α^ for ε.
is Ionic and Epic as well as Doric, τάμνοισαι (O. 12.6), τράφοισα = τρέφοισα (P. 2.44), τράφεν = τρέφειν (P. 4.115), τράχον = τρέχον (P. 8.32).

Under ε note that Pindar has κενεός (or κεινός), ἀδελφεός, never κενός, ἀδελφός. ι is rejected in ἀφνεός, as ἀφνεάν (O. 1,

10), ἀφνεαῖς (P. 11.15). For κλεινός, φαεινός, κελαδεινός, we find also the Aiolic form in -εννος. So κλεεννᾶς (P. 5.20, etc.), κελαδεννῶν (P. 3.113 al.), φαεννόν (O. 1.6, etc.).

οὖν in Pindar is always ὦν (O. 1.111 al.). Οὔλυμπος (O. 3.36 al.) varies with Ὄλυμπος (O. 1.54 al.), but the Ὀλ. form

is far more common (more than 4:1). μόνος is more common than μοῦνος, νόσος than νοῦσος, κοῦρος alone is used, but κόρα outnumbers κούρα. We find δουρί (O. 6.17) as well as δορί (I. 4 [5], 42), οὖρος less frequently than ὄρος. Διώνυσος is the normal form for Pindar. Syracuse is Συράκοσαι (P. 2.1) or Συράκοσσαι (O. 6.6), never Συράκουσαι. So the derivatives. The Aiolic ὄνυμα has expelled both ὄνομα and οὔνομα, the Aiolic -οισα (for -οντια) in the present participle has taken the place of -ουσα. So φέροισα (P. 3.15), Κρείοισα (P. 9.17), Μοῖσα (for Μοντσα). Aiolic -οισι is used as well as Doric -οντι, περιπνέοισιν (O. 2.79). See p. lxxxv.

CONSONANTS. — γλέφαρον for βλέφαρον (O. 3.12 al.), but ἑλικοβλεφάρου (P. 4.172). ἐσλός for ἐσθλός is Boeotian. So

everywhere (O. 1.99 al.). The first syllable is short, O. 2.19; P. 3.66; N. 4.95. αὖτις for αὖθις everywhere (O. 1.66), δέκεσθαι for δέχεσθαι (O. 4.8 al.). For τότε is found the Doric form τόκα (O. 6.66). Noteworthy are ὄκχος = ὄχος (O. 6.24), and ὀκχέοντι = ὀχέοντι (O. 2.74), and πετοῖσαι = πεσοῦσαι (O. 7.69), πετόντεσσι = πεσοῦσι (P. 5.50), ἔμπετες = ἐνέπεσες (P. 8.81), κάπετον = κατέπεσον (O. 8.38).

Pindar has ὅσσος (O. 9.100 al.) as well as ὅσος (O. 2.75 al.), τοσσάδε (O. 1.115) as well as τόσα (O. 13.71), μέσσος (P. 4.224) as well as μέσος (P. 11.52 al.), ὧτε, after the Doric fashion (O. 10 [11], 86 al.), as well as ὥστε (O. 9.74), though in different senses.

Φήρ for θήρ is Aiolic, and is used of the Centaur. Φερσεφόνα (P. 12.2) is familiar from the Iliad (1, 268; 2, 143). δ is not changed before μ in κεκαδμένον (O. 1.27), τεθμός is a Doric form for θεσμός (O. 8.25 and often). Metathesis and other slight variations explain themselves.

DIGAMMA. — Pindar seems to have used the digamma both in speech and in writing, and in this edition the example of

Mommsen and Christ has been followed after some hesitation, and the digamma, though in skeletonform, has been restored to the text.4 That the use was not rigid is clear. But from this irregularity we are not to draw the inference that Pindar only imitates the effects of the digamma, as seen in Epic poetry, although it must be admitted that the digammated words in Pindar are nearly all Homeric. ϝοῖ, ϝέ, ϝόν (= ἑόν), orig. σϝοῖ, σϝέ, σϝεόν. οἶδα and ἴδον (compare wot and wit) have the digamma: πολλὰ ϝειδώς (O. 2.94), πάντα ϝίσαντι νόῳ (P. 3.29), ἐπεὶ ϝίδον (P. 5.84), and yet οὔτ᾽ ἰδεῖν (O. 6.53), ὄφρ᾽ ἰδοῖσ᾽ (O. 14.22). Add ϝεῖδος (O. 8.19), ϝείδομαι (P. 4.21). ϝανδάνειν (fr. σϝανδάνειν) is found (P. 1.29), ϝαδόντι (P. 6.51). ϝέργον and its congeners, μέγα ϝέργον (P. 1.29), ϝειπεῖν (O. 13.68 al.), yet εἰπεῖν (O. 1.52 al.), ϝέπος (O. 6.16; P. 2.16; 3, 2; N. 7.48), but ἔπος is more common, though some examples may be got rid of by emendation. ϝοῖκος (P. 7.4) occurs, but also οἶκος (P. 1.72), οἰκεῖν is certain (P. 11.64), not so ϝοικεῖν: ϝάναξ, and ϝανάσσω, once ἀνάκτων (O. 10 [11], 54). ϝελπίς (O. 13.83), but ἐλπίς (O. 12.6), as often. ϝέτος (O. 2.102). ϝείκοσι (N. 6.67). ϝεσπέρα (I. 7 [8], 44), but ἕσπερον (O. 10 [11], 82), ϝίδιος (O. 13.49). There are examples of ϝίσος in Nemeans and Isthmians; ἴσον (O. 4.22). τὰ ϝεοικότα occurs (P. 3.59), ἐοικός everywhere else, ϝέκατι (O. 14.20), ϝῆθος (O. 11 [10], 21), ϝιόπλοκον (O. 6.30), but ἰοπλοκάμων (P. 1.1). In proper names ϝαχοῖ (O. 14.21), ἐς δὲ ϝιωλκόν (P. 4.188), ϝιλιάδα (O. 9.120), ϝιόλαον (P. 9.85 al.), ϝιάλυσον (O. 7.76) [?]. In the Isthmians ϝισθμός, elsewhere Ἰσθμός (O. 8.48). Probably ϝώανιν (O. 5.11). The digamma in the middle of a word, ἀϝελπτίᾳ (P. 12.31), ἄϝιδρις (P. 2.37), is seldom indicated in this edition, e. g. ἀϝάταν (P. 2.28; 3, 24), as the chief object of the insertion is the very practical one of avoiding the perpetual explanation of hiatus, to which the young student of Greek should be made as sensitive as possible.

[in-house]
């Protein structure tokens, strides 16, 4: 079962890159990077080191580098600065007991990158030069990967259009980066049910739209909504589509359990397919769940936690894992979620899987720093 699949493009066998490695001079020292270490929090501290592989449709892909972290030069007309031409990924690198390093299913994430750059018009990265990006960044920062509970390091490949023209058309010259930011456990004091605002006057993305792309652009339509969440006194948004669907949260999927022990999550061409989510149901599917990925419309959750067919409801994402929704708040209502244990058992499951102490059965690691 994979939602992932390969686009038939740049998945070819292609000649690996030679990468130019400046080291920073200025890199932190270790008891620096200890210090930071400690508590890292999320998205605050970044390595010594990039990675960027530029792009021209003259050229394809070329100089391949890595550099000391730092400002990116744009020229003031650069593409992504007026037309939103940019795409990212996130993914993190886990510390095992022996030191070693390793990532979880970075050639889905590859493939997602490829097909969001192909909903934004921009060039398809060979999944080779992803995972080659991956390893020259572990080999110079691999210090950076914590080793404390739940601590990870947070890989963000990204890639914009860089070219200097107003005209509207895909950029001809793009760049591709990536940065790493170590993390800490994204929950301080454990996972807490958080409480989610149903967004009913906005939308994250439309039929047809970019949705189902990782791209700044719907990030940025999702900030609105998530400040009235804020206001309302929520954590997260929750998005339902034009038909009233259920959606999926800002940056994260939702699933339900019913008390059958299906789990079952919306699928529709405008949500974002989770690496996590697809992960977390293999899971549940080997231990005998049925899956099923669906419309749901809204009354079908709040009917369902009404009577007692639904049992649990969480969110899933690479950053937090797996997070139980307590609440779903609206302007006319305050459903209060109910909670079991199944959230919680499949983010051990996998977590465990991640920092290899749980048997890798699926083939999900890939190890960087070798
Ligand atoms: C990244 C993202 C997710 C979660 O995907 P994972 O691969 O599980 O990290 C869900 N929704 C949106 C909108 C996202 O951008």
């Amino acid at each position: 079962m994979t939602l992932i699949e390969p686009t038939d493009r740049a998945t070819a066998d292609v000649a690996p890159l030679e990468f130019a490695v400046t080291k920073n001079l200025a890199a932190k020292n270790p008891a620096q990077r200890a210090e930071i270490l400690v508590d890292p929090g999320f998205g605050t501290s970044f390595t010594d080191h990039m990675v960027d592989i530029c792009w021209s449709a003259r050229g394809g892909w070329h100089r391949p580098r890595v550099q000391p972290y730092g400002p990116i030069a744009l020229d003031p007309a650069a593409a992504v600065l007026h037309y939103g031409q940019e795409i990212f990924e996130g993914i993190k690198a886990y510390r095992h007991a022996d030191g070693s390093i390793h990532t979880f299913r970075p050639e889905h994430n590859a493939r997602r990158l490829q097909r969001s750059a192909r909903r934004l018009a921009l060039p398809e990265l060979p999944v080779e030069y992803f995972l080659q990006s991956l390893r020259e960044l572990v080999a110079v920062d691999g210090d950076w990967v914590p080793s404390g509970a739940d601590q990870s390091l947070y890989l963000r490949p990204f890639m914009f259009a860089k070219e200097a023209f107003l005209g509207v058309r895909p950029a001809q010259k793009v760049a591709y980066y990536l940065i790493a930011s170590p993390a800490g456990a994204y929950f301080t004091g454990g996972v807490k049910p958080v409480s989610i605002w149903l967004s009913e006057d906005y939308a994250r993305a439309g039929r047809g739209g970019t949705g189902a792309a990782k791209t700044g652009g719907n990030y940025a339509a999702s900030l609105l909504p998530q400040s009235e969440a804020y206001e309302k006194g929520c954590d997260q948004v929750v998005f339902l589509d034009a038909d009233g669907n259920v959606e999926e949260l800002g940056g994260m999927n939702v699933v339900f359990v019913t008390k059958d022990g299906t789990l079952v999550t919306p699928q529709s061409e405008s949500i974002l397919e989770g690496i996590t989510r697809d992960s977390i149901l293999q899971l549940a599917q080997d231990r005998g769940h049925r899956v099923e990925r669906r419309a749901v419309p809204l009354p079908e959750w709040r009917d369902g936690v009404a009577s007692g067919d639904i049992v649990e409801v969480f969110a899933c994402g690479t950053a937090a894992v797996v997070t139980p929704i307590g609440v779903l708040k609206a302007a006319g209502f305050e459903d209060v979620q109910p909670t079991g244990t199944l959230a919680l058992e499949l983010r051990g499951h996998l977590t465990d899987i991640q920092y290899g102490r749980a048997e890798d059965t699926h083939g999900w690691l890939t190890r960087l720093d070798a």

HIATUS. — True hiatus is rare in Pindar, though he sometimes keeps a long vowel long before another vowel, as γλώσσᾳ

ἀκόνας (O. 6.82). For Ὀρθωσίᾳ ἔγραψεν (O. 3.29) Ahrens writes Ὀρθωσίας. The shortening of a long vowel before a vowel is not hiatus, as ἀβουλίᾳ ὕστατος (O. 10 [11], 45), ἐν Πίσᾳ ἔλσαις (O. 10 [11], 47). In the case of a diphthong it would seem that ι and υ may be semi-consonant. Notice especially ει short in Pindar before a vowel, e. g. ἵππει^ον (O. 13.68 al.). αὐ- is short in ἀυάταν (P. 2.28), but in this ed. ἀϝάταν is preferred. εὐ- is short in ἰχνευ?́ων (P. 8.35).

CRASIS. — The ordinary crases, such as those with και, τό, τοῦ, belong to the grammar. Some read ὦναξ (P. 8.67). 'ριστόμενες (P. 8.80),

Crasis and Aphaeresis.
is APHAERESIS rather than crasis. Bergk goes so far as to write ἀρχη 'κδέξατο (P. 4.70), and ὀλβω ν̓δείξατο (P. 4.256).

ELISION. — α is sometimes elided in 1 s. perf. act., ἐπιλέλαθ᾽ (O. 10 [11], 4); αι in 1 s. midd., μέμφομ᾽ αἶσαν (P. 11.53),

ψεύσομ᾽ ἀμφί (O. 13.52); in 3 pl. (often), κυλίνδοντ᾽ ἐλπίδες (O. 12.6); in inf., ἀποθέσθ᾽ ἄπορον (O. 10 [11], 44). ι is elided in 1 s., ἀφίημ᾽ ἀγρούς (P. 4.149); in 3 pl. (Doric), ἀγαπάζοντ᾽ αὐτίκα (P. 4.241). Also περ᾽ for περί (see p. lxxxvii.). ο is elided in τοῦτο (O. 6.57 al.), κεῖνο (P. 9.74), δεῦρο (O. 8.51), even in δύο (O. 6.101; 9, 86), in 3 pl. midd.; 2 s. opt. midd., γένοι᾽ οἷος (P. 2.72), and in the genitive singular O-declension in -οιο, a non-Homeric freedom, Δάλοι᾽ ἀνάσσων (P. 1.39).

Synizesis and Diaeresis.